and Wisconsin all played listless games
against comparatively easy opponents. Il
linois and Indiana had their surprise party
on Friday. Northwestern and Iowa did
not play. Purdue's football season has
been terminated by the sad accident of
Oct. 31.
Fumbling the Chief Feature.
Of the four "big nine" games played
the chief feature in each case seemed to
be fumbling. Chicago and Michigan ri
valed each other in the atrocious fumbling
that marked their play. Such work at this
late date is inexcusable, especially when it
is considered that, during part of the game
at least, both Chicago and Michigan had
in their best men.
The Record Herald says:
Football results of Saturday gave but
little line on championship prospects, al
tho the games put up by Chicago and
Michigan showed their followers that both
still have room for improvement for their
big games which come this -week. Illi
nois' defeat by Indiana Friday makes Min
nesota's contest at Champaign seem al
most a "walk-over," despite the fact that
the gophers, like the wolverines and the
maroons, failed to show their usuel form.
Wisconsin's work against the Oshkosh
normal brought but little criticism, but tho
calibre of the opposing team did not make
the badgers' showing impressive.
The "upset" of the day was furnished
by Chicago and the Haskell Indians. The
maroons played poor footballfootball
which certainly would not win for them
against the kind of a game Michigan
showed at Minneapolis and which all but
lost to the red men.
Only once in the gametheir march of
fifty yards for their touchdown in the sec
ond halfdid the maroon team gain con
sistently for any great distance on the line
playing "straight" football. Their two
scores in the first half were the result of
good work, which played the Indians off
their feet, but came on long runs by Bez
dek and Eckersall, which would not be so
likely to succeed against a team of the
first rank.
Except the brace wnlch resulted in the
two scores in the last part of the first
period, and their own march for a touch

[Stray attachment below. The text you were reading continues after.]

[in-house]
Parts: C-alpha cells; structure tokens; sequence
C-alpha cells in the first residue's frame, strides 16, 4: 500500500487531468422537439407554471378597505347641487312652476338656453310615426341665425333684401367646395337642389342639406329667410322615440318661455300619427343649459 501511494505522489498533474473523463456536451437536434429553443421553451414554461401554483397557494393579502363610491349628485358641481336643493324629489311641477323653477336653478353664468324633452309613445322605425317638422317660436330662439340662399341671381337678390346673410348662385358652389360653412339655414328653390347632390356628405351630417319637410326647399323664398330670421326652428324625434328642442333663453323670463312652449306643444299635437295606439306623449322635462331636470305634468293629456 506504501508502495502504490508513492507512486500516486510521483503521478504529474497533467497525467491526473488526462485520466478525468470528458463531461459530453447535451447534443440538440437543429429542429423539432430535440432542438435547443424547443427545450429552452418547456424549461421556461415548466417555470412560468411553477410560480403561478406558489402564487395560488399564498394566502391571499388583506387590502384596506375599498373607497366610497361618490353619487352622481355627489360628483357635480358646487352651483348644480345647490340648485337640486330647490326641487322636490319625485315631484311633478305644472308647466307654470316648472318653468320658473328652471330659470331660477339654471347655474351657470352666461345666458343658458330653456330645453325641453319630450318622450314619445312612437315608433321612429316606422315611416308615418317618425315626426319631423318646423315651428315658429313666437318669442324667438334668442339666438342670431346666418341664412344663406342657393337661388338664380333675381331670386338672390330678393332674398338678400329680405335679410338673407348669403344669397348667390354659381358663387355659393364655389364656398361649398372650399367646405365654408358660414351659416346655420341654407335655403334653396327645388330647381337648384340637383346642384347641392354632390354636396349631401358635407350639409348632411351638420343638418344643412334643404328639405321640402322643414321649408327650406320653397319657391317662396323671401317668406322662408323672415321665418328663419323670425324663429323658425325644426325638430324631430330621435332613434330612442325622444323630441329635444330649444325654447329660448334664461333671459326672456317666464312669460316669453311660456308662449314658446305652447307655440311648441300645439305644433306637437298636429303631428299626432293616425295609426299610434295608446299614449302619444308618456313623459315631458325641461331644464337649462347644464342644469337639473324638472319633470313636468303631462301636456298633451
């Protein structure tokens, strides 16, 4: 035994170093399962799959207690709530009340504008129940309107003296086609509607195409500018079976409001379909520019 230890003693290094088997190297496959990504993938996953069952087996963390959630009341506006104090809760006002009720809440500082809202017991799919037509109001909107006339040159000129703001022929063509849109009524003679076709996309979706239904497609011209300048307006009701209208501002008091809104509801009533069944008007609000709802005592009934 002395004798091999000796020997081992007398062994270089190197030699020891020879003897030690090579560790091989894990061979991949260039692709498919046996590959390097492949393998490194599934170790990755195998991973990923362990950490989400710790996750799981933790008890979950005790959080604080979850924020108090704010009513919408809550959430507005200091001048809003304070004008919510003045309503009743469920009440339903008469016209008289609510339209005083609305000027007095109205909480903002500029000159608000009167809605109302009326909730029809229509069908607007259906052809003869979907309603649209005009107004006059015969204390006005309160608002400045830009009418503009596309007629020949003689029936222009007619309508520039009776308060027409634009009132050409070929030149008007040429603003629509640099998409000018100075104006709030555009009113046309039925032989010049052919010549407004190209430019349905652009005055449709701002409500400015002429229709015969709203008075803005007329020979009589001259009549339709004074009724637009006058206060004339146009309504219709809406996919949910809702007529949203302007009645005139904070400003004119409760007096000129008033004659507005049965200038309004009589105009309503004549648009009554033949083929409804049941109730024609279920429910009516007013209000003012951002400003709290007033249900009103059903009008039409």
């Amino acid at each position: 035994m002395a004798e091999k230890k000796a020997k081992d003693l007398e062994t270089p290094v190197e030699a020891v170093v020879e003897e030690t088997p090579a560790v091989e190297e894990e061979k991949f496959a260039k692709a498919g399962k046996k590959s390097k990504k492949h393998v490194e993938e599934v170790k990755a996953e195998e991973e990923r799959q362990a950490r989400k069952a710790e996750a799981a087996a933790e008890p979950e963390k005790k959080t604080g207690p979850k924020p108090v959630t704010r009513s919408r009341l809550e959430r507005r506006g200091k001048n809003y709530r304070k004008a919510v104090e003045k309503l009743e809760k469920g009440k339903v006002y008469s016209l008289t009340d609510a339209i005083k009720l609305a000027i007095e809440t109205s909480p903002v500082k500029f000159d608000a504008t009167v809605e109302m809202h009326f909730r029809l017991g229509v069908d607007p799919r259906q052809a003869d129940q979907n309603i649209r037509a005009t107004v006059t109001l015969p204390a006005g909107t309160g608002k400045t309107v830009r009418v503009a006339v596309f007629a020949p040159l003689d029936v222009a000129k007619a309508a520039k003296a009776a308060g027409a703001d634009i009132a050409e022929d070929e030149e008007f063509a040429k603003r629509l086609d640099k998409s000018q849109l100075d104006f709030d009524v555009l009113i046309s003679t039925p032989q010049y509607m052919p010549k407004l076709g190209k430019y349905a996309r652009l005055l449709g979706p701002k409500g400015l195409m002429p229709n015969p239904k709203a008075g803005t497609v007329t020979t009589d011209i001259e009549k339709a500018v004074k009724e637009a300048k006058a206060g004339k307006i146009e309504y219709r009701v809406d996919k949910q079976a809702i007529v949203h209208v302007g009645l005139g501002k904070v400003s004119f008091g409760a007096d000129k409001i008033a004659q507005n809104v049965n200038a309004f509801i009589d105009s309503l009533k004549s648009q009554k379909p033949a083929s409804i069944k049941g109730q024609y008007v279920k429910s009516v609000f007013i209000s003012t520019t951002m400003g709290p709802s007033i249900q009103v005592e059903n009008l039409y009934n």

down in the second, the maroons were for
really outplayed,
Maroon Players Need a Brace.
.. . . , , , meet which began a week ago.
will they ever rise to the occasion and
show what seems to be In them?
It was not only the poor work of the
maroons that was of note on the mldw&y.
The Haskell Indians were more than
lucky they played good, fast football.
Their showing is a credit to them and to
their ooach. Within the next two or three
seasons, or even earlier, it is possible that
Michigan will be forced to again try the
graduate system of coaching. Hernsteln
has made an enviable reputation for him
self with his Indian charges, and at some
time he may yet prove himself a worthy
successor to his teacherYost.
The Chronicle says:
The football games played in the west
Saturday, taken as a whole, make up the
worst lot of gridiron exhibitions seen since
the season openednot excepting even the
contests decided early in "the fall. Chi
cago, Michigan and Minnesota, three of
the leading candidates for the western
championship, attempted to find out whii
one could play the most ragged game. !Not
one of the three played a game which was
anything like the finished exhibition which
should be seen at this time. If a stranger
from the east had undergone the misfor
tune of witnessing any of these contests,
he would have gone straight home again
and written something like this: "De-
liver me from ever witnessing any more
western football games."
Coaches Stagg, Yost and Williams
should begin the Dowie treatment, that of
"spanking," and see if it would not do
some good to the negligent elevens. But
perhaps each coach had a purpose. Who
knows? Yet it would appear that a skilled
football leader would know better than to
favor playing loosely at any time. It
seems as if he would be more crafty th#n
to allow his men to fall the one-hundredth
part of an inch into the groove of caie
Everybody who wrote of the Minnesota.
Lawrence game spoke of it as an exhibi
tion of "horse-play." Did this horse-play
go on with the consent of Williams? If
so, there is not a disinterested football
man in the west who will not say that
Minnesota deserves a sound beating from
Wisconsin when the two meet Thanks
giving Day.
* If Michigan were guilty of "horse-play"
also, just to make Coach Curtis think the
eleven weak, it is Michigan that is dam
aged, and Coach Curtis, who watched the
game, is not misled. If there was "horse
play" he saw It and he will be ready to
meet a strong eleven next Saturday.
That there was no faking on the part of